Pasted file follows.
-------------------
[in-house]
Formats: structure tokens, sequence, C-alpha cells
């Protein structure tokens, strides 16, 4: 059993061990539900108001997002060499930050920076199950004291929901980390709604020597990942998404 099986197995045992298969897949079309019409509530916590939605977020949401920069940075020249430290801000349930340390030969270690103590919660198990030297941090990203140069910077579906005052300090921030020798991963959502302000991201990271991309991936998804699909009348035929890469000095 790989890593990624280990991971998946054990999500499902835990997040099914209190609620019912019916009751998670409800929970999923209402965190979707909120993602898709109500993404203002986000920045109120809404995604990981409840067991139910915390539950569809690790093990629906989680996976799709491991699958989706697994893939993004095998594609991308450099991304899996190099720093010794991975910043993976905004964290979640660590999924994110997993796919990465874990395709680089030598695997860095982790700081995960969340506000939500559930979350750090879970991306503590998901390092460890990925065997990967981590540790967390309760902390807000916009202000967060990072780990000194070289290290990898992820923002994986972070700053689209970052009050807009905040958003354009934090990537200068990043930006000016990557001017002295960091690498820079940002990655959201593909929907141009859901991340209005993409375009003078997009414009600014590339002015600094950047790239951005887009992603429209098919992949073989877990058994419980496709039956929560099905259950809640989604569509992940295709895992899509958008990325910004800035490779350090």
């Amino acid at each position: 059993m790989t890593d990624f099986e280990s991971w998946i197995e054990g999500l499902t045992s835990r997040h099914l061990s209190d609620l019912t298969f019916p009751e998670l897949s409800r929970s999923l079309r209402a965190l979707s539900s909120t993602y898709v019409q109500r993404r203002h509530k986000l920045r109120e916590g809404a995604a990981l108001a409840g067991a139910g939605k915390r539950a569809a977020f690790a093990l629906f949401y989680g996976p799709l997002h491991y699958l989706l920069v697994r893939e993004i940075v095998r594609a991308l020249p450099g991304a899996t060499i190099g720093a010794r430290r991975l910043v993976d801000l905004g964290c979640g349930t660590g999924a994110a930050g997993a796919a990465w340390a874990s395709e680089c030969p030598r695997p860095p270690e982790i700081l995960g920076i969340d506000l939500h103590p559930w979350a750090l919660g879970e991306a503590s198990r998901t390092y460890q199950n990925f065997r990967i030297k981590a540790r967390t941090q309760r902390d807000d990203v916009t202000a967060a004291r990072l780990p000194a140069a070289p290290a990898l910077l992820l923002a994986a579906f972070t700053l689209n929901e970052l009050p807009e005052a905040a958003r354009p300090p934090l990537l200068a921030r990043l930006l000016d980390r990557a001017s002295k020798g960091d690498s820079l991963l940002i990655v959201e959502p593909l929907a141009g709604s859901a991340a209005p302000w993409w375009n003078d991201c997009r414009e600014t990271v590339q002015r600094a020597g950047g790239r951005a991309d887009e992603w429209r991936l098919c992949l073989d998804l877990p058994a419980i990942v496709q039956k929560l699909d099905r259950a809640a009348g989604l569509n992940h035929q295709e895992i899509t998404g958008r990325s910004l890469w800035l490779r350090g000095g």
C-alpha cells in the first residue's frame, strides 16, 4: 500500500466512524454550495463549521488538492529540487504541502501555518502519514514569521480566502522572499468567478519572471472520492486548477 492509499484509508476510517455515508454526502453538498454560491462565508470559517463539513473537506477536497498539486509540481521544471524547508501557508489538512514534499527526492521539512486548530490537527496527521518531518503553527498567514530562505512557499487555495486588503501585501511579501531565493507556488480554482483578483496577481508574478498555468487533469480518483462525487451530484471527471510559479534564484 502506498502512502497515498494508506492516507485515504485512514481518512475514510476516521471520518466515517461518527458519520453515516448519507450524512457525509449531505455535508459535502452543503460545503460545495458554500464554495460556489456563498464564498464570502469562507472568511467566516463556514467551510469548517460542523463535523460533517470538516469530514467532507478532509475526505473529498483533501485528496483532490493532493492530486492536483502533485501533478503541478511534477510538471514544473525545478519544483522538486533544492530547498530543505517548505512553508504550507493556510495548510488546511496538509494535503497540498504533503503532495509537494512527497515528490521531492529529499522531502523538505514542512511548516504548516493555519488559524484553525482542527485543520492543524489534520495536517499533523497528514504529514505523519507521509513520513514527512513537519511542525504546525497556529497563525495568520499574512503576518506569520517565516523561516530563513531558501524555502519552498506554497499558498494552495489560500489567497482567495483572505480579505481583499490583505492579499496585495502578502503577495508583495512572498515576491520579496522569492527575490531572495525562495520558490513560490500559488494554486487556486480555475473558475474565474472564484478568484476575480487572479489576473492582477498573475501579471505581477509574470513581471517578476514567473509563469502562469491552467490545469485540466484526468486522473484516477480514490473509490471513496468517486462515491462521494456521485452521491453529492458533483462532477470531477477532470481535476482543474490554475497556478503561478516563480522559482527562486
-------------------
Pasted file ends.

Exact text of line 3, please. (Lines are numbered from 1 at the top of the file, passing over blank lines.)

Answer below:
């Protein structure tokens, strides 16, 4: 059993061990539900108001997002060499930050920076199950004291929901980390709604020597990942998404 099986197995045992298969897949079309019409509530916590939605977020949401920069940075020249430290801000349930340390030969270690103590919660198990030297941090990203140069910077579906005052300090921030020798991963959502302000991201990271991309991936998804699909009348035929890469000095 790989890593990624280990991971998946054990999500499902835990997040099914209190609620019912019916009751998670409800929970999923209402965190979707909120993602898709109500993404203002986000920045109120809404995604990981409840067991139910915390539950569809690790093990629906989680996976799709491991699958989706697994893939993004095998594609991308450099991304899996190099720093010794991975910043993976905004964290979640660590999924994110997993796919990465874990395709680089030598695997860095982790700081995960969340506000939500559930979350750090879970991306503590998901390092460890990925065997990967981590540790967390309760902390807000916009202000967060990072780990000194070289290290990898992820923002994986972070700053689209970052009050807009905040958003354009934090990537200068990043930006000016990557001017002295960091690498820079940002990655959201593909929907141009859901991340209005993409375009003078997009414009600014590339002015600094950047790239951005887009992603429209098919992949073989877990058994419980496709039956929560099905259950809640989604569509992940295709895992899509958008990325910004800035490779350090």